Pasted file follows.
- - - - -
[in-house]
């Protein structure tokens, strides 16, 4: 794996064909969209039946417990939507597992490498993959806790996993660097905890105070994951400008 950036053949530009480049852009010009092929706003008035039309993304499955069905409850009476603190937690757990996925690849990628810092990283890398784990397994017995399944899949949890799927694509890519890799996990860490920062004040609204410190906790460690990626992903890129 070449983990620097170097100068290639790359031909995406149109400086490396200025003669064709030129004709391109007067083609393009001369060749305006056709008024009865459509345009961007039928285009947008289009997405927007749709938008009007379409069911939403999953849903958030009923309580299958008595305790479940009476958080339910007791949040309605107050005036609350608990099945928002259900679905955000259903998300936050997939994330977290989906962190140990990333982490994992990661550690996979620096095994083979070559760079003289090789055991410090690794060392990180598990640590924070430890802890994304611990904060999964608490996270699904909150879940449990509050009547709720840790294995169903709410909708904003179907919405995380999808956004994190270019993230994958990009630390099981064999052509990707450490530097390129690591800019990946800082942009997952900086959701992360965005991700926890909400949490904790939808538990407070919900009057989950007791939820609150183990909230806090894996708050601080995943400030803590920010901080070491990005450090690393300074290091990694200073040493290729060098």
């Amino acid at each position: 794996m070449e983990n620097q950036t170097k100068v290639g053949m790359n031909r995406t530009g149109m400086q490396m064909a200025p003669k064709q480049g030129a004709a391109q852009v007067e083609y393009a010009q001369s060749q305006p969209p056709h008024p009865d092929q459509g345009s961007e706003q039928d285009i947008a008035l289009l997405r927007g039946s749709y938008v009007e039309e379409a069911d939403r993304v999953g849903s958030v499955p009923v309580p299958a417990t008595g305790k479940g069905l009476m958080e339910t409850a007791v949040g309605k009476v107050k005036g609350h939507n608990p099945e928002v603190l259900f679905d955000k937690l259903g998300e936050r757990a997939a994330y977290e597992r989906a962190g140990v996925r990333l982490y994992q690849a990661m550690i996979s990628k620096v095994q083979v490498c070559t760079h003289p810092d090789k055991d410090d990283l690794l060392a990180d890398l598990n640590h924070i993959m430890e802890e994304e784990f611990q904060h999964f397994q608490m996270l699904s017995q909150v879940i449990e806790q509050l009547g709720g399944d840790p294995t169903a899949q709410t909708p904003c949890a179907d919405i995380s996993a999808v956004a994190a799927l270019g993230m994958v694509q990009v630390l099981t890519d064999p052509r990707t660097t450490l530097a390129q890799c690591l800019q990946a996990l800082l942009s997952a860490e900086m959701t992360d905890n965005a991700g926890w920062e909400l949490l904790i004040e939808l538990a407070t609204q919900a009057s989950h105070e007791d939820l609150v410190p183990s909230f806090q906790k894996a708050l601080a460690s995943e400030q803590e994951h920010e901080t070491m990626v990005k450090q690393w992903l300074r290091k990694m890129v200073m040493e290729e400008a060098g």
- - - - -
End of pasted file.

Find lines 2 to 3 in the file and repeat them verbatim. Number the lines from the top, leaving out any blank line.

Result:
């Protein structure tokens, strides 16, 4: 794996064909969209039946417990939507597992490498993959806790996993660097905890105070994951400008 950036053949530009480049852009010009092929706003008035039309993304499955069905409850009476603190937690757990996925690849990628810092990283890398784990397994017995399944899949949890799927694509890519890799996990860490920062004040609204410190906790460690990626992903890129 070449983990620097170097100068290639790359031909995406149109400086490396200025003669064709030129004709391109007067083609393009001369060749305006056709008024009865459509345009961007039928285009947008289009997405927007749709938008009007379409069911939403999953849903958030009923309580299958008595305790479940009476958080339910007791949040309605107050005036609350608990099945928002259900679905955000259903998300936050997939994330977290989906962190140990990333982490994992990661550690996979620096095994083979070559760079003289090789055991410090690794060392990180598990640590924070430890802890994304611990904060999964608490996270699904909150879940449990509050009547709720840790294995169903709410909708904003179907919405995380999808956004994190270019993230994958990009630390099981064999052509990707450490530097390129690591800019990946800082942009997952900086959701992360965005991700926890909400949490904790939808538990407070919900009057989950007791939820609150183990909230806090894996708050601080995943400030803590920010901080070491990005450090690393300074290091990694200073040493290729060098």
């Amino acid at each position: 794996m070449e983990n620097q950036t170097k100068v290639g053949m790359n031909r995406t530009g149109m400086q490396m064909a200025p003669k064709q480049g030129a004709a391109q852009v007067e083609y393009a010009q001369s060749q305006p969209p056709h008024p009865d092929q459509g345009s961007e706003q039928d285009i947008a008035l289009l997405r927007g039946s749709y938008v009007e039309e379409a069911d939403r993304v999953g849903s958030v499955p009923v309580p299958a417990t008595g305790k479940g069905l009476m958080e339910t409850a007791v949040g309605k009476v107050k005036g609350h939507n608990p099945e928002v603190l259900f679905d955000k937690l259903g998300e936050r757990a997939a994330y977290e597992r989906a962190g140990v996925r990333l982490y994992q690849a990661m550690i996979s990628k620096v095994q083979v490498c070559t760079h003289p810092d090789k055991d410090d990283l690794l060392a990180d890398l598990n640590h924070i993959m430890e802890e994304e784990f611990q904060h999964f397994q608490m996270l699904s017995q909150v879940i449990e806790q509050l009547g709720g399944d840790p294995t169903a899949q709410t909708p904003c949890a179907d919405i995380s996993a999808v956004a994190a799927l270019g993230m994958v694509q990009v630390l099981t890519d064999p052509r990707t660097t450490l530097a390129q890799c690591l800019q990946a996990l800082l942009s997952a860490e900086m959701t992360d905890n965005a991700g926890w920062e909400l949490l904790i004040e939808l538990a407070t609204q919900a009057s989950h105070e007791d939820l609150v410190p183990s909230f806090q906790k894996a708050l601080a460690s995943e400030q803590e994951h920010e901080t070491m990626v990005k450090q690393w992903l300074r290091k990694m890129v200073m040493e290729e400008a060098g």